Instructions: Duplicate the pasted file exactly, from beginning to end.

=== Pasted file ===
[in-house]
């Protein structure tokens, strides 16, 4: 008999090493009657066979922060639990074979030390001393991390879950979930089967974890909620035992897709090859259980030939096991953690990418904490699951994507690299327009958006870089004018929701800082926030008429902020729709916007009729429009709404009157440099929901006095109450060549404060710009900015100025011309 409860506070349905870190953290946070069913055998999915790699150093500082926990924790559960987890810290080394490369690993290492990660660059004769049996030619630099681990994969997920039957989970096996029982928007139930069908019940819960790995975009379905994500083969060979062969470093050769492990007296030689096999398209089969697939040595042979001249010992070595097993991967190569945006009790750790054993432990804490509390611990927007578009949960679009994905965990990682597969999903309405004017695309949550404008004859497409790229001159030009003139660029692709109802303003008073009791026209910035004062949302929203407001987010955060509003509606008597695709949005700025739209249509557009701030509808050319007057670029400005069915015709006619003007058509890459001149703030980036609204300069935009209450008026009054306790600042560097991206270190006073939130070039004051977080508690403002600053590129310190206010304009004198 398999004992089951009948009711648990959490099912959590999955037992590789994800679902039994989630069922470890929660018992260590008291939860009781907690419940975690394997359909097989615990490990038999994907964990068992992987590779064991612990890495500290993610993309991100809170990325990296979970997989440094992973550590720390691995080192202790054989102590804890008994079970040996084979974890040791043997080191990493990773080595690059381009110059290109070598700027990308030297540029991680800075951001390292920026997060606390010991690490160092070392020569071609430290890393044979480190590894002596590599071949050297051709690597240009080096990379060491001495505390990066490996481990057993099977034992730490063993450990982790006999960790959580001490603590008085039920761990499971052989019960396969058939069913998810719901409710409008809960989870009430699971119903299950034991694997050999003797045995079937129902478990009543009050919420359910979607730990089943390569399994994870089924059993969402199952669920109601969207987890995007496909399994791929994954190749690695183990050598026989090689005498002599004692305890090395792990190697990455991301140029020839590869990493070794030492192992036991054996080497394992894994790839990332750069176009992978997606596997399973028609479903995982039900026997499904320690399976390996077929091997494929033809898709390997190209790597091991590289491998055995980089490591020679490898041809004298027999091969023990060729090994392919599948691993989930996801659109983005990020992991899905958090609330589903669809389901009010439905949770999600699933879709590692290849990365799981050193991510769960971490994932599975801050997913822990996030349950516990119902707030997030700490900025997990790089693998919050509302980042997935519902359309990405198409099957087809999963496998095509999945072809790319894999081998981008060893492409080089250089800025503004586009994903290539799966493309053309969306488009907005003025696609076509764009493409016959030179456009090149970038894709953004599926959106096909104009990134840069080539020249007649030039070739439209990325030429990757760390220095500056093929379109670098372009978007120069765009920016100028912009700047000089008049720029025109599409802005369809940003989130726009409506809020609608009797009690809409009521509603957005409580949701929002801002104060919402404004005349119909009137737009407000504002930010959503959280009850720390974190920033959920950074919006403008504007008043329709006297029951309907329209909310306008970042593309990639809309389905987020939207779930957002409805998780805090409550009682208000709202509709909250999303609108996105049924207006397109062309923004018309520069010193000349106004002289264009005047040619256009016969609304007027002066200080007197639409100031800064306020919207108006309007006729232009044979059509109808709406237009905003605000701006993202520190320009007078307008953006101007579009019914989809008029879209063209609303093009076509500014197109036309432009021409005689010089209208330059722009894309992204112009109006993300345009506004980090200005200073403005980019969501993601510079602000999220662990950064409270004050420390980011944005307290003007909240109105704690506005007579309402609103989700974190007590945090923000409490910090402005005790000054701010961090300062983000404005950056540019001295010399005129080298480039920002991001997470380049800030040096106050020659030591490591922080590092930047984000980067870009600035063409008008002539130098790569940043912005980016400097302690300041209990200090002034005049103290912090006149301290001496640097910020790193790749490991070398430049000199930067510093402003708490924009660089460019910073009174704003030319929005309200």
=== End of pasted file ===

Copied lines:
[in-house]
């Protein structure tokens, strides 16, 4: 008999090493009657066979922060639990074979030390001393991390879950979930089967974890909620035992897709090859259980030939096991953690990418904490699951994507690299327009958006870089004018929701800082926030008429902020729709916007009729429009709404009157440099929901006095109450060549404060710009900015100025011309 409860506070349905870190953290946070069913055998999915790699150093500082926990924790559960987890810290080394490369690993290492990660660059004769049996030619630099681990994969997920039957989970096996029982928007139930069908019940819960790995975009379905994500083969060979062969470093050769492990007296030689096999398209089969697939040595042979001249010992070595097993991967190569945006009790750790054993432990804490509390611990927007578009949960679009994905965990990682597969999903309405004017695309949550404008004859497409790229001159030009003139660029692709109802303003008073009791026209910035004062949302929203407001987010955060509003509606008597695709949005700025739209249509557009701030509808050319007057670029400005069915015709006619003007058509890459001149703030980036609204300069935009209450008026009054306790600042560097991206270190006073939130070039004051977080508690403002600053590129310190206010304009004198 398999004992089951009948009711648990959490099912959590999955037992590789994800679902039994989630069922470890929660018992260590008291939860009781907690419940975690394997359909097989615990490990038999994907964990068992992987590779064991612990890495500290993610993309991100809170990325990296979970997989440094992973550590720390691995080192202790054989102590804890008994079970040996084979974890040791043997080191990493990773080595690059381009110059290109070598700027990308030297540029991680800075951001390292920026997060606390010991690490160092070392020569071609430290890393044979480190590894002596590599071949050297051709690597240009080096990379060491001495505390990066490996481990057993099977034992730490063993450990982790006999960790959580001490603590008085039920761990499971052989019960396969058939069913998810719901409710409008809960989870009430699971119903299950034991694997050999003797045995079937129902478990009543009050919420359910979607730990089943390569399994994870089924059993969402199952669920109601969207987890995007496909399994791929994954190749690695183990050598026989090689005498002599004692305890090395792990190697990455991301140029020839590869990493070794030492192992036991054996080497394992894994790839990332750069176009992978997606596997399973028609479903995982039900026997499904320690399976390996077929091997494929033809898709390997190209790597091991590289491998055995980089490591020679490898041809004298027999091969023990060729090994392919599948691993989930996801659109983005990020992991899905958090609330589903669809389901009010439905949770999600699933879709590692290849990365799981050193991510769960971490994932599975801050997913822990996030349950516990119902707030997030700490900025997990790089693998919050509302980042997935519902359309990405198409099957087809999963496998095509999945072809790319894999081998981008060893492409080089250089800025503004586009994903290539799966493309053309969306488009907005003025696609076509764009493409016959030179456009090149970038894709953004599926959106096909104009990134840069080539020249007649030039070739439209990325030429990757760390220095500056093929379109670098372009978007120069765009920016100028912009700047000089008049720029025109599409802005369809940003989130726009409506809020609608009797009690809409009521509603957005409580949701929002801002104060919402404004005349119909009137737009407000504002930010959503959280009850720390974190920033959920950074919006403008504007008043329709006297029951309907329209909310306008970042593309990639809309389905987020939207779930957002409805998780805090409550009682208000709202509709909250999303609108996105049924207006397109062309923004018309520069010193000349106004002289264009005047040619256009016969609304007027002066200080007197639409100031800064306020919207108006309007006729232009044979059509109808709406237009905003605000701006993202520190320009007078307008953006101007579009019914989809008029879209063209609303093009076509500014197109036309432009021409005689010089209208330059722009894309992204112009109006993300345009506004980090200005200073403005980019969501993601510079602000999220662990950064409270004050420390980011944005307290003007909240109105704690506005007579309402609103989700974190007590945090923000409490910090402005005790000054701010961090300062983000404005950056540019001295010399005129080298480039920002991001997470380049800030040096106050020659030591490591922080590092930047984000980067870009600035063409008008002539130098790569940043912005980016400097302690300041209990200090002034005049103290912090006149301290001496640097910020790193790749490991070398430049000199930067510093402003708490924009660089460019910073009174704003030319929005309200």